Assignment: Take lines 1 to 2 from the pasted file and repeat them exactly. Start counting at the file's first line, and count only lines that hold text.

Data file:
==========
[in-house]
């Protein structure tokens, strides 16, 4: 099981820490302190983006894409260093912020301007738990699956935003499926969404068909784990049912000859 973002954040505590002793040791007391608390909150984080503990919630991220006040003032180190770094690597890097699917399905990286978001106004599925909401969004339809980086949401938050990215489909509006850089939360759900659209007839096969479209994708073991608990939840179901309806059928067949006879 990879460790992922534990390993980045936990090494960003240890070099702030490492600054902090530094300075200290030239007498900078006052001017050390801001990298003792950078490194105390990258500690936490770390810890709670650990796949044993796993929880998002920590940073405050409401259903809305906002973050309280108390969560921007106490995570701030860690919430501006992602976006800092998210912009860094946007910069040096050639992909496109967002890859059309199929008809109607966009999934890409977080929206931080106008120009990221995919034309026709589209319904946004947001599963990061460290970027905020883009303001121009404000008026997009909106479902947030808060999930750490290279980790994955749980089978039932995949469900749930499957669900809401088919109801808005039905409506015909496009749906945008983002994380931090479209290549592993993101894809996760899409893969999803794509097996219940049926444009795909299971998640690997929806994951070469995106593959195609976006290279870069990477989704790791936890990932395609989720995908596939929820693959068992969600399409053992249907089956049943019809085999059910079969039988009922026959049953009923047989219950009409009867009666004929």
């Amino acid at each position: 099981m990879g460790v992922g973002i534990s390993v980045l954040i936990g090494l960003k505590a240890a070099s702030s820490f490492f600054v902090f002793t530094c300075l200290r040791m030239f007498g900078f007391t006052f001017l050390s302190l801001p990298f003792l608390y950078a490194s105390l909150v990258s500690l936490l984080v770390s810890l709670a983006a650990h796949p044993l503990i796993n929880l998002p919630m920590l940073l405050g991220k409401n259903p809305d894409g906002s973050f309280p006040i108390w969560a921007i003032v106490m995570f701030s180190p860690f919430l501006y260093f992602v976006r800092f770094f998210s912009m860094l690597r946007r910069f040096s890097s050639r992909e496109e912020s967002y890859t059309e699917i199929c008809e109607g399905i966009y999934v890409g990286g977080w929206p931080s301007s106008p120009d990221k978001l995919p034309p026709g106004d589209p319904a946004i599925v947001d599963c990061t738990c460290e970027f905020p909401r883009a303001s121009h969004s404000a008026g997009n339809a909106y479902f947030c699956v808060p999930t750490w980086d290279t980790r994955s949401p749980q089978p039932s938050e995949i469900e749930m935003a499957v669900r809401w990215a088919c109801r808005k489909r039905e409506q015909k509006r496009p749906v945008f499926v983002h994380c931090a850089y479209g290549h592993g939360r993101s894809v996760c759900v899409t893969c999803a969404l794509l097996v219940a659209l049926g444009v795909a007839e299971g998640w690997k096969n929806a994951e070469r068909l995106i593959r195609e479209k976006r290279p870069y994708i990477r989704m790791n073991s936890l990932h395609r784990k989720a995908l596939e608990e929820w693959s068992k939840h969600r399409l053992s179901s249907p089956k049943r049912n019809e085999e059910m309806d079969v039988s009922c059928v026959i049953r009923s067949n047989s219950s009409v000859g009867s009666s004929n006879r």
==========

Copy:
[in-house]
């Protein structure tokens, strides 16, 4: 099981820490302190983006894409260093912020301007738990699956935003499926969404068909784990049912000859 973002954040505590002793040791007391608390909150984080503990919630991220006040003032180190770094690597890097699917399905990286978001106004599925909401969004339809980086949401938050990215489909509006850089939360759900659209007839096969479209994708073991608990939840179901309806059928067949006879 990879460790992922534990390993980045936990090494960003240890070099702030490492600054902090530094300075200290030239007498900078006052001017050390801001990298003792950078490194105390990258500690936490770390810890709670650990796949044993796993929880998002920590940073405050409401259903809305906002973050309280108390969560921007106490995570701030860690919430501006992602976006800092998210912009860094946007910069040096050639992909496109967002890859059309199929008809109607966009999934890409977080929206931080106008120009990221995919034309026709589209319904946004947001599963990061460290970027905020883009303001121009404000008026997009909106479902947030808060999930750490290279980790994955749980089978039932995949469900749930499957669900809401088919109801808005039905409506015909496009749906945008983002994380931090479209290549592993993101894809996760899409893969999803794509097996219940049926444009795909299971998640690997929806994951070469995106593959195609976006290279870069990477989704790791936890990932395609989720995908596939929820693959068992969600399409053992249907089956049943019809085999059910079969039988009922026959049953009923047989219950009409009867009666004929």